SINN FÉIN president Gerry Adams has acknowledged that his party does have problems in the south and the party needs to reassess its strategy in the Republic, ahead of tomorrow's 'Battle at the Ardboyne' meeting.
Adams was speaking to the Sunday Tribune ahead of the party's crunch meeting in Navan's Ardboyne Hotel to discuss the fallout from the recent mediocre election results, defections of councillors and the party's position on the second Lisbon treaty referendum in October.
When asked if the party's difficulties stem from the fact that his northern leadership does not resonate with the electorate in the south, he replied: "I think there is an issue that I do not stand for election in the south and I have a constituency in another jurisdiction. That is why we have been building a southern leg of our national leadership.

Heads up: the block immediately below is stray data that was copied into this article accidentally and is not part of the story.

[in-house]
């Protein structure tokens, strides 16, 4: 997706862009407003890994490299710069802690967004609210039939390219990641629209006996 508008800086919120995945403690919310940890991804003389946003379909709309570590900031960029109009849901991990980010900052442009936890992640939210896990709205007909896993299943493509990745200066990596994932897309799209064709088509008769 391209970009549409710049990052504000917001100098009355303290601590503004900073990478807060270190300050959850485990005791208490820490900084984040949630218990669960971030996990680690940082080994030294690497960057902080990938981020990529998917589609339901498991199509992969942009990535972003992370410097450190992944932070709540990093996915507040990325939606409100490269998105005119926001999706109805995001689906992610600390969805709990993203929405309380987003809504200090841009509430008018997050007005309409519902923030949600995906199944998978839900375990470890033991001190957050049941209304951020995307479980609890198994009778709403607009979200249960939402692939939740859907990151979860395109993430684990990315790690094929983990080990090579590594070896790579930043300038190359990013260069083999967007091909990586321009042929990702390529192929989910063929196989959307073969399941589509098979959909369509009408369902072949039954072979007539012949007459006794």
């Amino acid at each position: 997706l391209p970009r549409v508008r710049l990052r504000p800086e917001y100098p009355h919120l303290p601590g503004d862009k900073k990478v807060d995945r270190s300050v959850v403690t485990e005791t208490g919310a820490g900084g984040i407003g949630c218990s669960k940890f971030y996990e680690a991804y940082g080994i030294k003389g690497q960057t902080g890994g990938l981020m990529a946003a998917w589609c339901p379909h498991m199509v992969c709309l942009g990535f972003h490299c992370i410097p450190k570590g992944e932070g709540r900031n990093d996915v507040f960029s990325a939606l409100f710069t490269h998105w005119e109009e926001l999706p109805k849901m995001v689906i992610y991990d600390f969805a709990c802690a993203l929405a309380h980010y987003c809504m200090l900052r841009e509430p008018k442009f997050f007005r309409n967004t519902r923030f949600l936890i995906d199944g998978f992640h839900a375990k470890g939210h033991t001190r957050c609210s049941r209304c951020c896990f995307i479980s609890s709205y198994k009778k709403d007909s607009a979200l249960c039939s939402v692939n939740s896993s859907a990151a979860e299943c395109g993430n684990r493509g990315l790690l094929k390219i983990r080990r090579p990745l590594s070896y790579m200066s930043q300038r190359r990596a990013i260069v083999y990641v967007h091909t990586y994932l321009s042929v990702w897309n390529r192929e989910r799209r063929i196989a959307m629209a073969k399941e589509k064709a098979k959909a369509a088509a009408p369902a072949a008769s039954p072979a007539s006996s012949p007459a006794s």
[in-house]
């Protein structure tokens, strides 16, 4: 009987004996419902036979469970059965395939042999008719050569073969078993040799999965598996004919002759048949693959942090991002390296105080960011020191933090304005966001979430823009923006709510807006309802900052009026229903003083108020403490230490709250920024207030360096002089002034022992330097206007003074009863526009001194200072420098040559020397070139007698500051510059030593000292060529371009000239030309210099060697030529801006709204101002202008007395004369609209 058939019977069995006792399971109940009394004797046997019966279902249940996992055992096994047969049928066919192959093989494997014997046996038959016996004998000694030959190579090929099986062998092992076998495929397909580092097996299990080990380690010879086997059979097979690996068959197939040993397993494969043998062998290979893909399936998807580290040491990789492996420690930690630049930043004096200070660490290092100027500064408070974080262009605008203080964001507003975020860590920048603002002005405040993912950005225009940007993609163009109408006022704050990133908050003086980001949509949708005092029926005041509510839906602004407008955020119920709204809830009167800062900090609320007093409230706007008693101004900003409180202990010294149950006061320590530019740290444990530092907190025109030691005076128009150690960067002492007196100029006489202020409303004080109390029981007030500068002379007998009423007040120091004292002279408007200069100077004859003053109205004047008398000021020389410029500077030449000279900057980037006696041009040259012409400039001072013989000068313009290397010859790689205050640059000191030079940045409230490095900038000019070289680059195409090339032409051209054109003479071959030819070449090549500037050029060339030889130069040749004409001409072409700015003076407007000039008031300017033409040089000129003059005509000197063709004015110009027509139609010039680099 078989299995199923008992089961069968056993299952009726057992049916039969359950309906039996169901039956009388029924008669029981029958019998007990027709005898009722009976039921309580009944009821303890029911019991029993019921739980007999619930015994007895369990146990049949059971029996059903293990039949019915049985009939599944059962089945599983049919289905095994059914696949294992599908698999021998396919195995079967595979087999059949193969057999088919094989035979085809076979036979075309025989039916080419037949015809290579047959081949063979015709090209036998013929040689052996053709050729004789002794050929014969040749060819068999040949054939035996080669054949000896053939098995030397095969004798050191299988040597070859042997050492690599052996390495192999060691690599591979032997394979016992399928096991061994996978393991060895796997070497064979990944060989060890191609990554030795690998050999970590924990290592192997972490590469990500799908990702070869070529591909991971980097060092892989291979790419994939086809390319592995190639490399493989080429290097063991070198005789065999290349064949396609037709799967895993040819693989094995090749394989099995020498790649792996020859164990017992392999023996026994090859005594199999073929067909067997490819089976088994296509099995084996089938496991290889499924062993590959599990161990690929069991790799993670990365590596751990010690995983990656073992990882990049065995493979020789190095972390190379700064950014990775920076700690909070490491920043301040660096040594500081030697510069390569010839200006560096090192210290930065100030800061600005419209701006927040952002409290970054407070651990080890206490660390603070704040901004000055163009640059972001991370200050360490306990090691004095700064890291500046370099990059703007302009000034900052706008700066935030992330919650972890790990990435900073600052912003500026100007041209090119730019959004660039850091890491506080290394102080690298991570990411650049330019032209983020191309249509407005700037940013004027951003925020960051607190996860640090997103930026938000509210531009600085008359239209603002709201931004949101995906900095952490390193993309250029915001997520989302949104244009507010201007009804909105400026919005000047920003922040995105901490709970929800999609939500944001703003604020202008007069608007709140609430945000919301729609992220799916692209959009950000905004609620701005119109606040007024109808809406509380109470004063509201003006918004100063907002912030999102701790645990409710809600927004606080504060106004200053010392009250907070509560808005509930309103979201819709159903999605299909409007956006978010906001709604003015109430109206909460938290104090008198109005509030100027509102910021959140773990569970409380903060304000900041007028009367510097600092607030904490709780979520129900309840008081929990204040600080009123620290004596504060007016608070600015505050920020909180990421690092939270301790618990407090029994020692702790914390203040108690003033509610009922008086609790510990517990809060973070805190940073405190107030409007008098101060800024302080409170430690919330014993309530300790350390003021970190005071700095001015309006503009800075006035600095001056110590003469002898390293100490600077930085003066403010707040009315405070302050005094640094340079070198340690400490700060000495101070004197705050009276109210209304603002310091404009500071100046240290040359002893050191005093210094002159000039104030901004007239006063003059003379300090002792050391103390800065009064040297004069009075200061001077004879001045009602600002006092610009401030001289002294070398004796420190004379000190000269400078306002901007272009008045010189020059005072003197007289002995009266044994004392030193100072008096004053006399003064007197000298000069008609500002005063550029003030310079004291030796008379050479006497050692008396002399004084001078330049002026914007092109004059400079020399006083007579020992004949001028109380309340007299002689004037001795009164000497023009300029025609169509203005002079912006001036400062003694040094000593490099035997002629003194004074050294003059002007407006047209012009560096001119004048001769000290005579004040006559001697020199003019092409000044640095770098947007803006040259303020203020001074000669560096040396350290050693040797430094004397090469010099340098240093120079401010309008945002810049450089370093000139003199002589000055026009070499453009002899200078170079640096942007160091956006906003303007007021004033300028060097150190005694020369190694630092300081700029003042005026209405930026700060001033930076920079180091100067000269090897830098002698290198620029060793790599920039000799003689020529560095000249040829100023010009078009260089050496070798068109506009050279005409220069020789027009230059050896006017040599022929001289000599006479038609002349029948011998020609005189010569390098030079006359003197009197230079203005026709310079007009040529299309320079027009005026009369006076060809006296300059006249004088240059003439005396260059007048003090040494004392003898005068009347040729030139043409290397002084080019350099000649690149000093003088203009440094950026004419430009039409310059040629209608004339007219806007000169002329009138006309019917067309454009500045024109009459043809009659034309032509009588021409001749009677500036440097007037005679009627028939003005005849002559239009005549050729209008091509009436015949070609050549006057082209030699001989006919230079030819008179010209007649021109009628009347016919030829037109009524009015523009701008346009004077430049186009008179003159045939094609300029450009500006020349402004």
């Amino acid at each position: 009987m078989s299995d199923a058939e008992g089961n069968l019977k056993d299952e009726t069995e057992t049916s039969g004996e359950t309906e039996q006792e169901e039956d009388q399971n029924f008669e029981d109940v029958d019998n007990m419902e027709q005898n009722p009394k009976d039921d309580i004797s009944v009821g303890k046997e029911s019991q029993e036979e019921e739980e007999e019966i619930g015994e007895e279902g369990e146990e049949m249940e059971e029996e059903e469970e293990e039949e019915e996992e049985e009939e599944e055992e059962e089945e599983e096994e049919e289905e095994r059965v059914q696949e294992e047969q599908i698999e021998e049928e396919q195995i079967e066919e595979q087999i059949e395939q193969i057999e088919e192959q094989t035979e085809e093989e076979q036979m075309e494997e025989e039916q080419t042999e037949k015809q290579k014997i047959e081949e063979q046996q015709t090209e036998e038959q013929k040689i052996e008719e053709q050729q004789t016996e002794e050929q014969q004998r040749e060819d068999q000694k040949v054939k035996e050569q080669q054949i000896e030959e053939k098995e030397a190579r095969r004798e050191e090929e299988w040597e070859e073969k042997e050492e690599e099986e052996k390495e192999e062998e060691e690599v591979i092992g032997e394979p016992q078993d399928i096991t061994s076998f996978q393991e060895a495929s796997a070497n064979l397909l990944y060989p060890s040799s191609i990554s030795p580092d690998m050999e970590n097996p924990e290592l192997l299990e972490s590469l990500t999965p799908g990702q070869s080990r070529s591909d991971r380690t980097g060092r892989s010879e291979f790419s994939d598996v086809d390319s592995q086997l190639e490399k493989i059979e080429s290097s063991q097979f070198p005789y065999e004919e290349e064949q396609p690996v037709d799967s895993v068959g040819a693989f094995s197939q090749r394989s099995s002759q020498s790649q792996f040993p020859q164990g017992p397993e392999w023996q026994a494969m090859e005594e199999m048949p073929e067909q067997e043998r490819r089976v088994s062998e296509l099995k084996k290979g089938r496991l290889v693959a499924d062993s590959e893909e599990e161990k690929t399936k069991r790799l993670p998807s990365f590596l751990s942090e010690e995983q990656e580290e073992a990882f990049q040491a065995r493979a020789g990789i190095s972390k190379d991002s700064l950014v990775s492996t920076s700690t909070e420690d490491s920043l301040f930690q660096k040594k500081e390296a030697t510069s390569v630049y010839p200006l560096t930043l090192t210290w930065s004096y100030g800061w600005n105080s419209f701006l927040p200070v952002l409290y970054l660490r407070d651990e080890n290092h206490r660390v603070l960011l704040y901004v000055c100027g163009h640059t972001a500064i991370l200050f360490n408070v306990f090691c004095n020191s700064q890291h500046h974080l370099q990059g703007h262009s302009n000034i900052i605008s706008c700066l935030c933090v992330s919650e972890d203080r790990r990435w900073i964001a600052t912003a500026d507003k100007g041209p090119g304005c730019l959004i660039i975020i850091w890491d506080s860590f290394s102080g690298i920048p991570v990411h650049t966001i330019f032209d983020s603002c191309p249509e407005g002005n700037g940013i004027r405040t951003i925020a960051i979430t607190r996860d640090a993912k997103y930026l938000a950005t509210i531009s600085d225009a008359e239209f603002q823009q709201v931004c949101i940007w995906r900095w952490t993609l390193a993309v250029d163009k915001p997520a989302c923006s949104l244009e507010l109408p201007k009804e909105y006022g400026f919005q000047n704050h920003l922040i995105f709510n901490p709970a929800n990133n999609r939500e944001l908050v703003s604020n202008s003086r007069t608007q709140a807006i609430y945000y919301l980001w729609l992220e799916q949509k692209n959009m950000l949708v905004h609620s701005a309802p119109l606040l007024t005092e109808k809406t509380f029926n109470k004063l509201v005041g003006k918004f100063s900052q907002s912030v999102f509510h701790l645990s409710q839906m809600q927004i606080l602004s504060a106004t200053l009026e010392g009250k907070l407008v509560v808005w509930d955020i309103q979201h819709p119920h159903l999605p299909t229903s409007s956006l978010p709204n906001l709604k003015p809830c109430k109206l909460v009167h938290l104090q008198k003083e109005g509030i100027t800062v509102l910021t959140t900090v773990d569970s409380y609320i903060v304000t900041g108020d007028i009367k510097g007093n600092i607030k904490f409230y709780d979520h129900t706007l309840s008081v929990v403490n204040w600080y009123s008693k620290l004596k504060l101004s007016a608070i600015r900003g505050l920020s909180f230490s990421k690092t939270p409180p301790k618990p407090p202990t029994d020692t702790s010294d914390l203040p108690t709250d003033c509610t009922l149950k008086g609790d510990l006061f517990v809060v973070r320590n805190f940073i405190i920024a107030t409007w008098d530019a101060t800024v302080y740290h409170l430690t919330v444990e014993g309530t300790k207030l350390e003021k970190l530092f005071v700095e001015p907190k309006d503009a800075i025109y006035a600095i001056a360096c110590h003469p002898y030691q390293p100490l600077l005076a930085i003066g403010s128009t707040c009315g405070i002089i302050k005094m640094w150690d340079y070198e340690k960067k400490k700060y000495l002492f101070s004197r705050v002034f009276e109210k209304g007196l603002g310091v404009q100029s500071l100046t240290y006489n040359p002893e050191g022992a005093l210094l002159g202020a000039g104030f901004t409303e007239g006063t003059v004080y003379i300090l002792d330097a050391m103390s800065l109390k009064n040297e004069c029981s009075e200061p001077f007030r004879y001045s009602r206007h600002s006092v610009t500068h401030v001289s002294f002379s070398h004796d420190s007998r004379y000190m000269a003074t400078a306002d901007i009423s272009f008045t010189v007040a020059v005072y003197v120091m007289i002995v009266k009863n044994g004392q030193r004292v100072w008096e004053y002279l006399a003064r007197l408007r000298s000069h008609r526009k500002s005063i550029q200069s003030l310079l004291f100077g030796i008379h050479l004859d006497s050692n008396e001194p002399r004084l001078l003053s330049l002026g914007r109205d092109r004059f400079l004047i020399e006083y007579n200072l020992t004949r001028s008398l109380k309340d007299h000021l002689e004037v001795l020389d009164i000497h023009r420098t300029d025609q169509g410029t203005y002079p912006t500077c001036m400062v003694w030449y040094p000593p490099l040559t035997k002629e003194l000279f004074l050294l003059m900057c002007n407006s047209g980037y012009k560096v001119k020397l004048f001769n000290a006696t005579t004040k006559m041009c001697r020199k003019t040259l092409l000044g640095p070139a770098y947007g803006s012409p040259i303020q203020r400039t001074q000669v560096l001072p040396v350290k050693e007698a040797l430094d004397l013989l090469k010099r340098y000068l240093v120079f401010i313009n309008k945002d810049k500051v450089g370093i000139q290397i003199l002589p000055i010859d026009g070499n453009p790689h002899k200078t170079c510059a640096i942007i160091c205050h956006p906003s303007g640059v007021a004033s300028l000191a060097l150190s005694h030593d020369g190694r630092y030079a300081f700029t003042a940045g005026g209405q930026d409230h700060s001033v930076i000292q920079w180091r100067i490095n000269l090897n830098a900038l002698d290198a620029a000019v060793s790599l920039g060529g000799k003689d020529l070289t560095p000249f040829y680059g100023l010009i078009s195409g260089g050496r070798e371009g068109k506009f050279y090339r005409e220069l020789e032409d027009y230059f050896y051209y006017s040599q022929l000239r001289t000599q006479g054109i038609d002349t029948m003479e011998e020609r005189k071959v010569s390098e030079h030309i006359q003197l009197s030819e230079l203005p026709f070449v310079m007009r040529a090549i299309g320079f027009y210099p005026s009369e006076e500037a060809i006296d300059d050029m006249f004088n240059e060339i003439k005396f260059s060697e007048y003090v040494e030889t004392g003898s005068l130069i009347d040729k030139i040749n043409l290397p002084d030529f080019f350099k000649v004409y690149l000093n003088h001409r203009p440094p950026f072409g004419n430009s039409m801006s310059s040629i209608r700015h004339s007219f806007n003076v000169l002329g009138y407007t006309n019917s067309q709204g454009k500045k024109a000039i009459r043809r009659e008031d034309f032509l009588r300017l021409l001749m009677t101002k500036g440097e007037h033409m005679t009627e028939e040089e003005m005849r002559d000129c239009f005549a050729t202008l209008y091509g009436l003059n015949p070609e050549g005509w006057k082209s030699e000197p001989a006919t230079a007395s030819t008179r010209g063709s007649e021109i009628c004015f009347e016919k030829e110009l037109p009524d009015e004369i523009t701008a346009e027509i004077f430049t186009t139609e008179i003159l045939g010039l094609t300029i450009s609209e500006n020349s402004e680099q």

"There clearly are issues that we need to face up to. Our lack of capacity in the local government elections is one issue. We only had an extra seven candidates in June compared to 2004 as we are not organised in certain areas."
Adams quashed speculation that he is set to retire and said he welcomed a recent controversial article in An Phoblacht by Toireasa Ferris which was critical of the party and claimed it was suffering from "an identity crisis".
"Toireasa is one of our leaders in the south. My job is to encourage debate. We are not leading sheep. We have a party which has huge aspirations so people are free to make whatever contributions they like," Adams said.
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